I think that once you've put some miles on the bike and are no longer anxious about what could go wrong, you'll look back on the project with some pride. Time tends to make those bumps a little smoother, but hey! you got it done!
I rode my bike twice in the last three days. Both were very short rides. The bike performed very well.
But of course, this has not been without difficulty. After the first ride, I changed the oil to be on the safe side and there were no metal bits in the strainer. Recall that I had an oil pressure gauge installed and when i started the bike the gauge read 0 oil pressure. What the hell? I tried several things but nothing seemed to work. I assumed the worst; namely that after all this time and money, the issue wasn't fixed. So I decided that the oil pressure gauge might be faulty and I reinstalled the oil pressure sensor. But the red light wouldn't go out. I was certain that there was still some clog. This morning however, I borrowed an oil pressure gauge from my neighbor, hooked it up, and started the bike. Voila! Oil pressure! So I took off the front fairing, tightened up the wire to the red light and tried it again. The red light went off within seconds! i tried several start up sequences and every time, the red light went off after start up.
I had to cut the ride short because of a slight oil leak from the sensor. I didn't tighten it enough. Tomorrow, I should be good to go for a whole two miles! Ill be glad when Im not scared that it will mess up and I have to push it home...again.
Many times our work on projects do not go as well as we hope. Sometimes it’s easy to get frustrated. Every time you think you have it licked something else goes south. That is all part of the process. Sometimes it’s an easy fix, sometimes it feels like and endless PIA. Eventually you’ll be very proud you got it going. Bottom line you will have learned a lot from that bike. Way to hang in there.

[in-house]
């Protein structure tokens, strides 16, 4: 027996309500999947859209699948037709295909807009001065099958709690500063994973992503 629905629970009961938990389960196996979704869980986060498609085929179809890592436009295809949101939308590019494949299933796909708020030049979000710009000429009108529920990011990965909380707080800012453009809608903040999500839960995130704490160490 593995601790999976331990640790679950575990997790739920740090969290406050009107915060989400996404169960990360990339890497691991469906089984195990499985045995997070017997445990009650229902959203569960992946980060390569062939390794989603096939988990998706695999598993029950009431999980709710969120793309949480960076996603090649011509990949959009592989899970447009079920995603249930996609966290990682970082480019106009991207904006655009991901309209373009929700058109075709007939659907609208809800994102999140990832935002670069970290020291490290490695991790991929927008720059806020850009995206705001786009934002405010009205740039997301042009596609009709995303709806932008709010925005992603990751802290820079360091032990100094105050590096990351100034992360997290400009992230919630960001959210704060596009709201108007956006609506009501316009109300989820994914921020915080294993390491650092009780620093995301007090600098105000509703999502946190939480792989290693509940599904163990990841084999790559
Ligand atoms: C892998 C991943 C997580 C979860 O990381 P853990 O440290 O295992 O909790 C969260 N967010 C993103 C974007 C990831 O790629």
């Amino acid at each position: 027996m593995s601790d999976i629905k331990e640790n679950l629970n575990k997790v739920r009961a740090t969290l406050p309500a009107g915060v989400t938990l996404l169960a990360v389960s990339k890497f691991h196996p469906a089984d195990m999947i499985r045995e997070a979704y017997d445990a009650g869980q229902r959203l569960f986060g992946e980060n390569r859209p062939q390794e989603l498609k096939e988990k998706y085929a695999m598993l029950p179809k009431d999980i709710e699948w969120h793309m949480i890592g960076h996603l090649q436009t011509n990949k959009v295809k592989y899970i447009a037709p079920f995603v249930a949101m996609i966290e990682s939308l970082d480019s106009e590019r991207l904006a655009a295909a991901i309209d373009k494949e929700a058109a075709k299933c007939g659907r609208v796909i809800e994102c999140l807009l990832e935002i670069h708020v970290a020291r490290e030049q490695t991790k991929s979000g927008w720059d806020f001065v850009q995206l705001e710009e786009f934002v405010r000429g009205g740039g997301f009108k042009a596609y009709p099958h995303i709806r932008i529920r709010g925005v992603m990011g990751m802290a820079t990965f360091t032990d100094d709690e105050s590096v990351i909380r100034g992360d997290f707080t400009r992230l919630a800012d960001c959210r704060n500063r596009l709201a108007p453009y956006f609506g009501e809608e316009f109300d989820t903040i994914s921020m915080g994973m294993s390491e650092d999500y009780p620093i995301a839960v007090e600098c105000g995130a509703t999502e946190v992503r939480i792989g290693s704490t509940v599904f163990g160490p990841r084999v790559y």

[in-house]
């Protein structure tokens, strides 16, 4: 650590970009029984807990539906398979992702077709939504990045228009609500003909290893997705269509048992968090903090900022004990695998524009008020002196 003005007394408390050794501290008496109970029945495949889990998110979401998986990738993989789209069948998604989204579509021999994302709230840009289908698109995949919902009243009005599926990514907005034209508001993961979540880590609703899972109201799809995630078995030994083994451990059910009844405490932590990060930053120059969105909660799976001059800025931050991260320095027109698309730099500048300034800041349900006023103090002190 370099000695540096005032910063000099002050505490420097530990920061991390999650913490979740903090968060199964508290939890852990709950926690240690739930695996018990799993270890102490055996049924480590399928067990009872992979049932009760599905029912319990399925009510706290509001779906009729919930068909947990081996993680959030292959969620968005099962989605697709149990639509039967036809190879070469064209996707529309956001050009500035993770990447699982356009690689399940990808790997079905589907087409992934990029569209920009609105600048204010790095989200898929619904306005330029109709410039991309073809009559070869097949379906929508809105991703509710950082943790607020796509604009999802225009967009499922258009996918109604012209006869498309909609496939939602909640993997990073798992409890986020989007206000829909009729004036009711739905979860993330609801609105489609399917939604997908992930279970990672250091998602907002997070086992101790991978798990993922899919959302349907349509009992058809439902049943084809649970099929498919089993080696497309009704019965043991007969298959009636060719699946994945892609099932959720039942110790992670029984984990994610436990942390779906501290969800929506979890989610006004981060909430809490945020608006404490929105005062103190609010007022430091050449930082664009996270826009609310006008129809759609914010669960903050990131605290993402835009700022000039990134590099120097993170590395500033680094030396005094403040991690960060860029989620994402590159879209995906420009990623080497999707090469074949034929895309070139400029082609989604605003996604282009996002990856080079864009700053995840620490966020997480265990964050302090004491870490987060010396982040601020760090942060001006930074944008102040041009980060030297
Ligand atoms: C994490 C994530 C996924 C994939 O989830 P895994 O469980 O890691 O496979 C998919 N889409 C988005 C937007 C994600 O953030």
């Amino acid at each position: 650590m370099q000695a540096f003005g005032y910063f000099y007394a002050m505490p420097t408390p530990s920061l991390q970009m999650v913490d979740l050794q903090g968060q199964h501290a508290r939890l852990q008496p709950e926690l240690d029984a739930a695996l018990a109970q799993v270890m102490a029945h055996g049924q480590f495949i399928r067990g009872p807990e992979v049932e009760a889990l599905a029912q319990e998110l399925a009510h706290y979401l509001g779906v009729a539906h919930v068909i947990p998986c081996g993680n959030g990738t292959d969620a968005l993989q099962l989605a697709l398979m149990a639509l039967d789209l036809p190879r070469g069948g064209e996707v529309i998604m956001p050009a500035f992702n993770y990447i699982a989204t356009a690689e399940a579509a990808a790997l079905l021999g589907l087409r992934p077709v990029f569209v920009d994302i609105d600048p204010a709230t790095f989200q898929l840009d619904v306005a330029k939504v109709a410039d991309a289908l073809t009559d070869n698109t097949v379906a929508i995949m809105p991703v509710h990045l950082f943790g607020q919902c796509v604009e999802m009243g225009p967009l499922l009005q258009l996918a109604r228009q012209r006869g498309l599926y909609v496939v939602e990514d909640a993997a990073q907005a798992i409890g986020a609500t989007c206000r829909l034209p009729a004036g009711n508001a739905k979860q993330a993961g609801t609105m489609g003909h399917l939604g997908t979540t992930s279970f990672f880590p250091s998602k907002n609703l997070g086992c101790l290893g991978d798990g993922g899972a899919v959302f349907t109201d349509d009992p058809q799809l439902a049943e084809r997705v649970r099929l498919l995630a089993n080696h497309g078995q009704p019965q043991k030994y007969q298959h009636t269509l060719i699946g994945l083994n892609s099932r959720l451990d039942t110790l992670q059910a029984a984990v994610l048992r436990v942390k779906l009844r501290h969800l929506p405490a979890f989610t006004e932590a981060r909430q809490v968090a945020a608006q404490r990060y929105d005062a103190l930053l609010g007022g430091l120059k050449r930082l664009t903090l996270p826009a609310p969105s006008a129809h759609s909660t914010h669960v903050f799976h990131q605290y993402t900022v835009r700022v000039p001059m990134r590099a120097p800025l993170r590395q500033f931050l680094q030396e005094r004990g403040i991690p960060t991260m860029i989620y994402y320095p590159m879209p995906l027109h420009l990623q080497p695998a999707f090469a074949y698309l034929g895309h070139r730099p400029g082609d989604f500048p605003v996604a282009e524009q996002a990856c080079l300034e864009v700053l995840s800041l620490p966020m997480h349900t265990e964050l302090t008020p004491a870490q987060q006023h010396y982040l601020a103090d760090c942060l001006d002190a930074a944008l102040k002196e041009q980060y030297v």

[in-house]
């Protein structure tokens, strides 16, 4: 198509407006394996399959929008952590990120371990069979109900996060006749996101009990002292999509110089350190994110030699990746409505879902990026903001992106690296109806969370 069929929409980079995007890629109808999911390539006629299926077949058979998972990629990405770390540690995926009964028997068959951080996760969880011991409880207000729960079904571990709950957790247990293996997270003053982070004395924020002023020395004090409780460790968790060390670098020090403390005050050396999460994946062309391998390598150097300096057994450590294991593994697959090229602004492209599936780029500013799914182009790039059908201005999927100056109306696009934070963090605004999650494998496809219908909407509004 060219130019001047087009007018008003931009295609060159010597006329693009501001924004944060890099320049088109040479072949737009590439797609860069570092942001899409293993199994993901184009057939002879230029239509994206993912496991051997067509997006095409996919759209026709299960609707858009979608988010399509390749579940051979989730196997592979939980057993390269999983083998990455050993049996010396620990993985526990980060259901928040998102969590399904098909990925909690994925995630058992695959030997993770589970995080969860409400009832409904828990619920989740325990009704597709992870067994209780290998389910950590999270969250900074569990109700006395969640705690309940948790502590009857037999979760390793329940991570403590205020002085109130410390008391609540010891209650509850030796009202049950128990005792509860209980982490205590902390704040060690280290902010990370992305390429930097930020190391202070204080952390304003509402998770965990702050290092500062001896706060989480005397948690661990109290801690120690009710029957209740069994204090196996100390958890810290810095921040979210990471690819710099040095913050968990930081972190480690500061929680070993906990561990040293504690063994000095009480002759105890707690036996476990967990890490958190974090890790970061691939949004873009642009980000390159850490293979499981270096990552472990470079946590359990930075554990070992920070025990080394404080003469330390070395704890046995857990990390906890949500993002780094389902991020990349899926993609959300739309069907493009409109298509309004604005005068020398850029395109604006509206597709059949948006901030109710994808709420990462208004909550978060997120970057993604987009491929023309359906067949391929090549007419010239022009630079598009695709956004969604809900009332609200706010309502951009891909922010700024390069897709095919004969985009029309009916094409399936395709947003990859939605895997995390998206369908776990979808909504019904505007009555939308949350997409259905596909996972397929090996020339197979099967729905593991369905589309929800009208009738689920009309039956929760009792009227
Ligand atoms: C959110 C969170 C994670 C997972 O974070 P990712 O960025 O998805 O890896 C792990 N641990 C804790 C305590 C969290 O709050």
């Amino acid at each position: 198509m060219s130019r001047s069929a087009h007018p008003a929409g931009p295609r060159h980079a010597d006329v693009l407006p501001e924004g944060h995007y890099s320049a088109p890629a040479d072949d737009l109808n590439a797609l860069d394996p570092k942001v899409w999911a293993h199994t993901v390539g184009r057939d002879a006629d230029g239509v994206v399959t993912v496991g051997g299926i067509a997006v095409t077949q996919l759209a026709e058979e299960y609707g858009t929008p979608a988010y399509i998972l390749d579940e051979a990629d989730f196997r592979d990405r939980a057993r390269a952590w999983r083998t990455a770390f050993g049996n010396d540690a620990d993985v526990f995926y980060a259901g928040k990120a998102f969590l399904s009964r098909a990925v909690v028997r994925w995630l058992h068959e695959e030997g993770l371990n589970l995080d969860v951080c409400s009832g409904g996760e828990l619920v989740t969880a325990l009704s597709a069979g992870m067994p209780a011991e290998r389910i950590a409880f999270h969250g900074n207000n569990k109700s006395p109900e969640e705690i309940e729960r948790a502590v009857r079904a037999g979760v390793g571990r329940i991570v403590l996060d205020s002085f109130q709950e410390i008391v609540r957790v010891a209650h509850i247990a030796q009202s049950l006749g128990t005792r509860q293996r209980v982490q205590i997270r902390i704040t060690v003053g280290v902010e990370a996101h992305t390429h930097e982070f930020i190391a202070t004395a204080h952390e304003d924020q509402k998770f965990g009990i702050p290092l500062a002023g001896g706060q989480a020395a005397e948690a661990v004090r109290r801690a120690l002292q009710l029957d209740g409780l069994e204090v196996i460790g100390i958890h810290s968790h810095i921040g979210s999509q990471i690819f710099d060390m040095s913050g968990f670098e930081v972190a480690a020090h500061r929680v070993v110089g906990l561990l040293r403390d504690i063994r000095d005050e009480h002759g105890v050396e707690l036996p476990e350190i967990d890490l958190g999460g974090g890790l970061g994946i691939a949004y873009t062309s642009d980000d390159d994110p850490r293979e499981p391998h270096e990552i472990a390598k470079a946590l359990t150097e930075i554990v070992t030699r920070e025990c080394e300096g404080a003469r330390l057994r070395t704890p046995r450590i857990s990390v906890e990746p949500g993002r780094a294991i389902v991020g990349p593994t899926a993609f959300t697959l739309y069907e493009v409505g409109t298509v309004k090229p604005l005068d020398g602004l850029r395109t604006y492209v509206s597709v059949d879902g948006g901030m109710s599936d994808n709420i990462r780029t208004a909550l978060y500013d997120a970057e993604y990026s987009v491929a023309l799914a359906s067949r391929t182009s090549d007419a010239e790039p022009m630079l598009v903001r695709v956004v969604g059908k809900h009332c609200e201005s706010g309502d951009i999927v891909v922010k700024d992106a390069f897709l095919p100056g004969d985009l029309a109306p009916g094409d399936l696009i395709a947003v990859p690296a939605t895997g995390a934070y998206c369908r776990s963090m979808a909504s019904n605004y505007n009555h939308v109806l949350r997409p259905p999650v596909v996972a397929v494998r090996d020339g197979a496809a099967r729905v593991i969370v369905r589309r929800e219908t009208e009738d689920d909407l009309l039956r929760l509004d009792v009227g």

I'm going to add my thrupence worth here. Did you check the oil seal where the primary drive cover transfers oil to the end of the crank? On 748/916/996 engines this is shown "the wrong way round". In a previous life I had cause to pressure test one of these seals in the right and wrong configurations. The correct way round would hold about 30 bar before the circlip failed. The wrong way round would only hold about 1/2 a bar. There is also a bush before this seal that probably provides the resistance to flow to allow the pressure to rise to the required level. On my engines I re-install the seal the "right" way round. I've posted this in the past and people warned of disaster with seals blowing all over the place and cracked cases. So far, post 3 Isle of Man trips I've had no problems. I looked at the 999 manual and the seal, which is the same, is the "right" way round. Haven't looked at the 998 manual though. On my older (pre- 99 engines) with the pressure relief valve in the crank cases I have blocked off the PRV and used later oil pumps with the PRV on the pump body. The reason is earlier pumps had the edges of the pump gears chamfered as one would do for gearboxes. In an oil pump this leaves an unsealed ring around the inside of the pump chamber. Not good! If this was my engine I'd replace that seal before running the bike again as a matter of course. Cheap insurance.
P.S. The bearing housings that supply the cams also have the seals in the wrong way round although I've never got round to changing them. I reckon it won't be a problem there though.